The Phenomenology of Perception

We know not through our intellect but through our experience.

Maurice Merleau-Ponty (Eng. 1962)

Sarah Redshaw gives us the following review of February’s Monthly Meet gathering to discuss Maurice Merleau-Ponty’s book, The Phenomenology of Perception, a ground breaking work in the history of Western philosophy:

In contrast to the approach of the objective sciences, the approach of phenomenology indicates that our experience of the world is determined by our bodies. Maurice Merleau-Ponty’s Phenomenology of Perception is a standout in the western philosophical tradition. Taking the body as the basis, perception is explored as a means of engaging with the world. While limited within the horizons of our perception as embodied beings, the body allows us to be in the world and to take in that world. It impresses on us as we attempt to get whole impressions.

Much of the book is arguing with the tradition and dominance of positivism— a philosophical system that holds that every rationally justifiable assertion can be scientifically verified or is capable of logical or mathematical proof, an approach that has become almost unexamined ‘common sense’ in the modern world.

Merleau Ponty, by contrast, brings us back to the body in important ways. By examining sensation and attention it is evident that we are not mere observers of the world but participants in it. Returning the science of perception to its origins, Merleau-Ponty has to confront and challenge almost the whole Western tradition though there are threads throughout that present alternatives. Dominant thinking favours seeing everything as object, including our own bodies and every other. Perception presents a problem because it highlights our experiencing being, which is neither purely subject nor object. The idea of subjectivity is only necessary when all is objectified. Subjectivising our ‘private’ experiences is meant to separate them from the ability to see objectively so valued in science.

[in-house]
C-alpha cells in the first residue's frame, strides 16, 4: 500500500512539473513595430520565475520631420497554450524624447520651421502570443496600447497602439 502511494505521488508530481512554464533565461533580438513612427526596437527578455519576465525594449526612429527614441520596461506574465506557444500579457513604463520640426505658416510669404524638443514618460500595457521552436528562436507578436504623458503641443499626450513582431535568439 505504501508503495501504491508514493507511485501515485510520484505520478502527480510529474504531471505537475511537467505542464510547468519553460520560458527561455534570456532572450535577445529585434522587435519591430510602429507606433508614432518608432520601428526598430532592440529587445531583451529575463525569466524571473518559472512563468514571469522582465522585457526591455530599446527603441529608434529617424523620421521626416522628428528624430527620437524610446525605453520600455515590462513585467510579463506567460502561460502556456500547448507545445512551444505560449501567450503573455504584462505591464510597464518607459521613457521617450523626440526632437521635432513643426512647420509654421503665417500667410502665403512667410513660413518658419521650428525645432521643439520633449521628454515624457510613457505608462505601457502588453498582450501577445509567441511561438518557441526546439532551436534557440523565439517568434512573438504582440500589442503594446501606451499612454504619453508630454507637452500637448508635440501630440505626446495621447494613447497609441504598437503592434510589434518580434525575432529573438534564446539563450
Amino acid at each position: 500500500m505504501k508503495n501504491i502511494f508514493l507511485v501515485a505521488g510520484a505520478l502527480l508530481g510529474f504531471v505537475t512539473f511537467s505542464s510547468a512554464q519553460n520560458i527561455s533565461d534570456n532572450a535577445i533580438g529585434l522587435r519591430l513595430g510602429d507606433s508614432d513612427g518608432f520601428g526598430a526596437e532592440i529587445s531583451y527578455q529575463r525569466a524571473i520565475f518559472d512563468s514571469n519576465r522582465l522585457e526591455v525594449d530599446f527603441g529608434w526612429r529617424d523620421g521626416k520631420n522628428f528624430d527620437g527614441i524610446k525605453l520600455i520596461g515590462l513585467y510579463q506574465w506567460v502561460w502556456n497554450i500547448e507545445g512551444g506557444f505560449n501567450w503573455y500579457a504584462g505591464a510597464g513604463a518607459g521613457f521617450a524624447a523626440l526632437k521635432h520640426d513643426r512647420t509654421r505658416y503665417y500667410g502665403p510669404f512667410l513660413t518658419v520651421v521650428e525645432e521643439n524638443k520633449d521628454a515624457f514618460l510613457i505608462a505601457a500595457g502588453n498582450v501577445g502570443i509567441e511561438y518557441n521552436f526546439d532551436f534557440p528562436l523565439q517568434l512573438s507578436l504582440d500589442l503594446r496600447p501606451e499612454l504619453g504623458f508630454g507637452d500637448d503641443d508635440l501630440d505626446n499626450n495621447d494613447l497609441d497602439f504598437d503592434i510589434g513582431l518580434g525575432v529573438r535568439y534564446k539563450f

However Merleau-Ponty highlights the involvement of our embodied perception in science, in our whole way of seeing. This does not mean we cannot experience anything as outside ourselves or experience anything beyond ourselves. Our bodies not only enable experiences beyond ourselves, they require them. It is necessary for us to participate in the world in order to be and to perceive. As we are not disembodied minds but experiencing bodies we cannot escape experience no matter how limited. Knowledge is still possible but it needs to be connected to the experiencing world of embodiment.

The Phenomenology of Perception was an earlier work and later works further articulated and developed Merleau-Ponty’s attempt to carve alternatives to the preference for disembodied, objectifying theoretical frameworks, which allows the development of particular kinds of knowledge separated from the ground of the life world. An approach that has led to the increasing objectification of not only our world, but also of our sense of our own inner self.

He argued that our horizon may be limited but it is also our means of being in the world and experiencing our own bodies as well as what is beyond our own bodies. Art can in many ways more fully articulate this kind of perspective as it is allowed to draw on and appeal to the world of embodiment and experience and to illustrate different perspectives in the life world of which we have some experience, even if partial. As long as we know our experience is partial we can perhaps bring perspectives together or give expression to a range of perspectives to expand our experience and to build broader knowledge.

That to me is where Merleau-Ponty leaves us, having drawn out and highlighted the significance and wonder of our experience.